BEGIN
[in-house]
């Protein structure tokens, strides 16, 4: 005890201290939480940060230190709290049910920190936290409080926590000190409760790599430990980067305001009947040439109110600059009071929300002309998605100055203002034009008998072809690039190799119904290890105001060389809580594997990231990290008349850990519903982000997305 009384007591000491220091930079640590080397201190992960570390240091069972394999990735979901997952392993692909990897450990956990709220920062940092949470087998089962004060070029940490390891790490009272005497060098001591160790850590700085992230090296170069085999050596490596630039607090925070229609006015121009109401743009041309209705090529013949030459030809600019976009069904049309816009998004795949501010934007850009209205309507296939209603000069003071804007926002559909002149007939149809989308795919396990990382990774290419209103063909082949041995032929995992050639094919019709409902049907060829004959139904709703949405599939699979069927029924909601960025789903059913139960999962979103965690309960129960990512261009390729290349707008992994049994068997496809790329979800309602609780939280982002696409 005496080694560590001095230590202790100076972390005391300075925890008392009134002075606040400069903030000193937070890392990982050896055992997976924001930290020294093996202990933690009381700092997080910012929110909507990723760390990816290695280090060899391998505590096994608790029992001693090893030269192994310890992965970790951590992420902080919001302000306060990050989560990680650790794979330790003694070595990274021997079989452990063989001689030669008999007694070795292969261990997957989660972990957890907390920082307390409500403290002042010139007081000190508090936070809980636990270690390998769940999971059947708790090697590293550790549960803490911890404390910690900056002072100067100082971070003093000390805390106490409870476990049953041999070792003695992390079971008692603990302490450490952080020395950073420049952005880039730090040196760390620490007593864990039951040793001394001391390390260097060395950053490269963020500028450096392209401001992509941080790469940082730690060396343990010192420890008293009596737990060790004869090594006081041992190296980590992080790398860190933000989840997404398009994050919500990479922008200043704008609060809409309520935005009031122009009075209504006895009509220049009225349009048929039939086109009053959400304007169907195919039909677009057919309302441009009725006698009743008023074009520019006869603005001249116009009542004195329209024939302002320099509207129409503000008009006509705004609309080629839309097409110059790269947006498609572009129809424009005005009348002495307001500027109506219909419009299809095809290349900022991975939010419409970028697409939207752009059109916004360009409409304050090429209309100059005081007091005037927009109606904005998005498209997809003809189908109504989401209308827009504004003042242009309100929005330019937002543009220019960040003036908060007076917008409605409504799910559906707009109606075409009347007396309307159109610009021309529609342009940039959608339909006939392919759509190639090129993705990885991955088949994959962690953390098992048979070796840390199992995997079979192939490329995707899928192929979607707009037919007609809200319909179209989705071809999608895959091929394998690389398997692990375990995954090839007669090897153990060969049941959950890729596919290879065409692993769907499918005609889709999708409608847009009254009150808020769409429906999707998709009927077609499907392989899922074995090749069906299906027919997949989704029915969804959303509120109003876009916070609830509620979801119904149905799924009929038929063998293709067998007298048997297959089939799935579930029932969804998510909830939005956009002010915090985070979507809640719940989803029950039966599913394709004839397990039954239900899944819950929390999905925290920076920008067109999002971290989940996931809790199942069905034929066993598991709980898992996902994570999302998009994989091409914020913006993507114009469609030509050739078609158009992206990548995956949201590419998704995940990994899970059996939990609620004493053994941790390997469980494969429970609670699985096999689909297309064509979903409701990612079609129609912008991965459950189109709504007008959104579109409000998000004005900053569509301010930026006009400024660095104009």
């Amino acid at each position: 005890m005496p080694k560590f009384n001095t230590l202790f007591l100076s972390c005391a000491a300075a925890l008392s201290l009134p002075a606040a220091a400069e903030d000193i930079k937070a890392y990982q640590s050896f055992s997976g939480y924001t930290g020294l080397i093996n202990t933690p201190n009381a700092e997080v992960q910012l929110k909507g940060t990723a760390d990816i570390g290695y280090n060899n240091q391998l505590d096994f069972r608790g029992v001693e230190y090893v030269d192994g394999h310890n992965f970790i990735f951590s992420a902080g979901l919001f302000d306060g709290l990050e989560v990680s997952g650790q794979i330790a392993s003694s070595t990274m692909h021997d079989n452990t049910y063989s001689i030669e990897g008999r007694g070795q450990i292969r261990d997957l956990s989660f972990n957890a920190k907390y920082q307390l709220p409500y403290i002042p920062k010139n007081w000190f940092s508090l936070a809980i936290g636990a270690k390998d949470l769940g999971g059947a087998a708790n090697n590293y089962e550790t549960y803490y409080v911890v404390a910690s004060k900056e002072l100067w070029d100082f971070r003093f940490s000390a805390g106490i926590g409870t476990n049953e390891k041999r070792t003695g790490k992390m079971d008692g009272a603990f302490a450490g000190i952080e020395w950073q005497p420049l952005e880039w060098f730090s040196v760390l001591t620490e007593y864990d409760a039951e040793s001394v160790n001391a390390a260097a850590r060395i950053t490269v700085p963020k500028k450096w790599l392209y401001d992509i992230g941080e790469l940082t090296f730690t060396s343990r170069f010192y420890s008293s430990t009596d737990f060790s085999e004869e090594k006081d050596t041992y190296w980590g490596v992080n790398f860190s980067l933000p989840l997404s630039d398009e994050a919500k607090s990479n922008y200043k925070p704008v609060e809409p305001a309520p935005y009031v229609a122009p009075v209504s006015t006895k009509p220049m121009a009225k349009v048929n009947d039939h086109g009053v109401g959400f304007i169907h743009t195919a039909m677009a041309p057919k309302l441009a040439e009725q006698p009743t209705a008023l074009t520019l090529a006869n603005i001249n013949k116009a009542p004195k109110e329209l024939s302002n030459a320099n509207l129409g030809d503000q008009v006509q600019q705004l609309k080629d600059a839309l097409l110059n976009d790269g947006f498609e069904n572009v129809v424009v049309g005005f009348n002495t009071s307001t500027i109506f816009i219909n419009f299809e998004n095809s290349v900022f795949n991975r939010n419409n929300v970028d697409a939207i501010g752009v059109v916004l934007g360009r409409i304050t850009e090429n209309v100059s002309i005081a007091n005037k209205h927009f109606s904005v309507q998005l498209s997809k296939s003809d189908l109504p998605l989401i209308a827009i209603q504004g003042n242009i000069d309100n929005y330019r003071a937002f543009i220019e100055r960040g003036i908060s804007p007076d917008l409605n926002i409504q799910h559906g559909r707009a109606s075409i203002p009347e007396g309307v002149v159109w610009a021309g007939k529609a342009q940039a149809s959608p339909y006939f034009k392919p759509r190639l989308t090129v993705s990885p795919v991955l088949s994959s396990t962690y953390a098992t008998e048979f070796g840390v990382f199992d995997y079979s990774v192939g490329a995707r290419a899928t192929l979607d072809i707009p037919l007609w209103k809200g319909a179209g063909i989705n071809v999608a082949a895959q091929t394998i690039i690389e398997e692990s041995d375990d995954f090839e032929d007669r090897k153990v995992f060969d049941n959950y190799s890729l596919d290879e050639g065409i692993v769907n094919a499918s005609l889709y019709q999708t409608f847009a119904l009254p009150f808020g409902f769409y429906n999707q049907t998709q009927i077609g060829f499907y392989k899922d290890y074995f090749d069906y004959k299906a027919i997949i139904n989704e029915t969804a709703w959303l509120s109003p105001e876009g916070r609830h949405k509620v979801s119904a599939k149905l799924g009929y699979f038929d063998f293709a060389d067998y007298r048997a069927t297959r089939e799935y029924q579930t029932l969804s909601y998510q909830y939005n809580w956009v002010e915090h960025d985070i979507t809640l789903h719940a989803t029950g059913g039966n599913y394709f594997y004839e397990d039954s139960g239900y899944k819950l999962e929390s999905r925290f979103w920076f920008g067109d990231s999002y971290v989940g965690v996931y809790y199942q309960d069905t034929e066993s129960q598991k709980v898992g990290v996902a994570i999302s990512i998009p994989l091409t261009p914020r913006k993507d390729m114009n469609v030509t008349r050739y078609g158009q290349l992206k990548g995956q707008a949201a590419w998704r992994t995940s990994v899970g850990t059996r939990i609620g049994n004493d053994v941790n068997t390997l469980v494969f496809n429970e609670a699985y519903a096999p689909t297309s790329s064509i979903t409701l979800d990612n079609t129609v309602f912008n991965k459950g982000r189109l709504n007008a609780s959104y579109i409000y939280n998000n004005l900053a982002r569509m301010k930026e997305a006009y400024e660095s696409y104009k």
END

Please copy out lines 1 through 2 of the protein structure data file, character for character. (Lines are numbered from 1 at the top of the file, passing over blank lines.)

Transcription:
[in-house]
């Protein structure tokens, strides 16, 4: 005890201290939480940060230190709290049910920190936290409080926590000190409760790599430990980067305001009947040439109110600059009071929300002309998605100055203002034009008998072809690039190799119904290890105001060389809580594997990231990290008349850990519903982000997305 009384007591000491220091930079640590080397201190992960570390240091069972394999990735979901997952392993692909990897450990956990709220920062940092949470087998089962004060070029940490390891790490009272005497060098001591160790850590700085992230090296170069085999050596490596630039607090925070229609006015121009109401743009041309209705090529013949030459030809600019976009069904049309816009998004795949501010934007850009209205309507296939209603000069003071804007926002559909002149007939149809989308795919396990990382990774290419209103063909082949041995032929995992050639094919019709409902049907060829004959139904709703949405599939699979069927029924909601960025789903059913139960999962979103965690309960129960990512261009390729290349707008992994049994068997496809790329979800309602609780939280982002696409 005496080694560590001095230590202790100076972390005391300075925890008392009134002075606040400069903030000193937070890392990982050896055992997976924001930290020294093996202990933690009381700092997080910012929110909507990723760390990816290695280090060899391998505590096994608790029992001693090893030269192994310890992965970790951590992420902080919001302000306060990050989560990680650790794979330790003694070595990274021997079989452990063989001689030669008999007694070795292969261990997957989660972990957890907390920082307390409500403290002042010139007081000190508090936070809980636990270690390998769940999971059947708790090697590293550790549960803490911890404390910690900056002072100067100082971070003093000390805390106490409870476990049953041999070792003695992390079971008692603990302490450490952080020395950073420049952005880039730090040196760390620490007593864990039951040793001394001391390390260097060395950053490269963020500028450096392209401001992509941080790469940082730690060396343990010192420890008293009596737990060790004869090594006081041992190296980590992080790398860190933000989840997404398009994050919500990479922008200043704008609060809409309520935005009031122009009075209504006895009509220049009225349009048929039939086109009053959400304007169907195919039909677009057919309302441009009725006698009743008023074009520019006869603005001249116009009542004195329209024939302002320099509207129409503000008009006509705004609309080629839309097409110059790269947006498609572009129809424009005005009348002495307001500027109506219909419009299809095809290349900022991975939010419409970028697409939207752009059109916004360009409409304050090429209309100059005081007091005037927009109606904005998005498209997809003809189908109504989401209308827009504004003042242009309100929005330019937002543009220019960040003036908060007076917008409605409504799910559906707009109606075409009347007396309307159109610009021309529609342009940039959608339909006939392919759509190639090129993705990885991955088949994959962690953390098992048979070796840390199992995997079979192939490329995707899928192929979607707009037919007609809200319909179209989705071809999608895959091929394998690389398997692990375990995954090839007669090897153990060969049941959950890729596919290879065409692993769907499918005609889709999708409608847009009254009150808020769409429906999707998709009927077609499907392989899922074995090749069906299906027919997949989704029915969804959303509120109003876009916070609830509620979801119904149905799924009929038929063998293709067998007298048997297959089939799935579930029932969804998510909830939005956009002010915090985070979507809640719940989803029950039966599913394709004839397990039954239900899944819950929390999905925290920076920008067109999002971290989940996931809790199942069905034929066993598991709980898992996902994570999302998009994989091409914020913006993507114009469609030509050739078609158009992206990548995956949201590419998704995940990994899970059996939990609620004493053994941790390997469980494969429970609670699985096999689909297309064509979903409701990612079609129609912008991965459950189109709504007008959104579109409000998000004005900053569509301010930026006009400024660095104009």